Amidst retelling his life’s story in Up from Slavery, Washington often provides brief yet powerful insights on the importance and true meaning of education, industriousness, happiness, and success.

The latter theme, success, consistently emerges throughout the text. So, as tribute to this influential and inspiring individual, here are three lessons from Booker T. Washington about true success.

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The Education of Washington and Lincoln

President George Washington was born on Feb. 22, 1732. President Abraham Lincoln was also a February baby, born Feb. 12, 1809. We now celebrate their lives—and those of our other presidents—on Presidents Day, the third Monday each February.

Ask any American the names of the two greatest U.S. presidents, and more than likely you will receive the same answer: Washington and Lincoln.

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I Survived Mock Trial

For several years, I regarded the coming of Challenge B with fear and trembling because of one thing: Mock Trial. I had never participated in any form of debate during my school years, so it was a vast unknown. (Well, not entirely unknown, but I am not sure my fascination with courtroom dramas on television counts as courtroom experience.) I was not sure I could help my son with Mock Trial in any constructive way. Yet I concealed my fears from him, took a deep breath, and took the plunge.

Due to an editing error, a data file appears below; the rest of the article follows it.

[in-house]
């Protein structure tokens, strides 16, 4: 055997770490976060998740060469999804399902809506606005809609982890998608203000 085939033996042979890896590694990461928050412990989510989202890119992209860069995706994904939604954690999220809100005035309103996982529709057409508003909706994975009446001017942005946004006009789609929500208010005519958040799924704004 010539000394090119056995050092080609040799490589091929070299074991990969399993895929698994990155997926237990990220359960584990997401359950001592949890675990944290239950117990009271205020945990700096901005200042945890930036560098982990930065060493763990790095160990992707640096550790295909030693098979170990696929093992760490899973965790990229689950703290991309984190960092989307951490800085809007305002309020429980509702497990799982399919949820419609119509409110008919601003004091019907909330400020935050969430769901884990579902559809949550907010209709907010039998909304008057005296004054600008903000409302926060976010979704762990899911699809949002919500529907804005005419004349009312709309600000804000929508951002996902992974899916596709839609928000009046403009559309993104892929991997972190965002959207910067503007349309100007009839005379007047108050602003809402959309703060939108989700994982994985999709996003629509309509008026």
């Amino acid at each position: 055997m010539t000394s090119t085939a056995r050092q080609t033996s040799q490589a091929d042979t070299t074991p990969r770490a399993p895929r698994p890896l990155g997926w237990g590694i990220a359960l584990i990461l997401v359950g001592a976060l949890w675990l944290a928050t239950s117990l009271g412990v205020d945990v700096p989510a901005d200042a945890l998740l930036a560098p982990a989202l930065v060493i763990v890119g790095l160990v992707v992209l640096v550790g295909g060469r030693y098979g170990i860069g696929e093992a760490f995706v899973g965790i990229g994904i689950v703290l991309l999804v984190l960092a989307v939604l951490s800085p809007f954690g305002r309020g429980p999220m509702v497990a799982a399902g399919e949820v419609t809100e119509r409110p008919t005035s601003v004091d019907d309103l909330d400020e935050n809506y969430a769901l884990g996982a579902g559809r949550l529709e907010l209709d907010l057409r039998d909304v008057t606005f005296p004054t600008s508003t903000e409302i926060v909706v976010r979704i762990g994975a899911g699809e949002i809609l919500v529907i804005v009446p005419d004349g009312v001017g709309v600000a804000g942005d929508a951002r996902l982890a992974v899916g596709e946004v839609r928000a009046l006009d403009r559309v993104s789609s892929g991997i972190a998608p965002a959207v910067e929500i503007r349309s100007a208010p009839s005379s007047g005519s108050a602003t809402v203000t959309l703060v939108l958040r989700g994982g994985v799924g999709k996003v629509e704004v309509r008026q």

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Top Four Things You Can Learn from the Science Fair

Imagine this: an episode of “The Twilight Zone.” The main character: a parent who did a horrible job on her junior high science fair project. Fast-forward to the present day. The plot: the parent is now trapped in an endless cycle of producing science fair projects until she finally gets it right.

In all seriousness, I must confess that I approached the Challenge B science fair project with a mixture of fear and dread. By the time I reached my son’s age, it had already been decided that I was a literature and languages person, not a science person. Even though I found science texts interesting and I made good grades, by age 13, I already wholeheartedly believed in the airtight categories of science people, math people, English people, art people, and so on. Therefore, I did not try very hard to come up with a great project; after all, no one expected me to—not even me.

Join CC‘s Fellowship of the King

There is a scene in The Fellowship of the Ring that totally redefined the word “fellowship” for me. Fellowship is a word that has become so common among church members that it has been watered down to mean almost nothing. If teens are talking outside, but doing nothing, we say, “Well at least they’re fellowshipping.” We have a large empty room called the “fellowship hall” that you can rent for graduation parties. What fellowship meant in The Fellowship of the Ring, however, is something much more profound.

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 Classical Conversations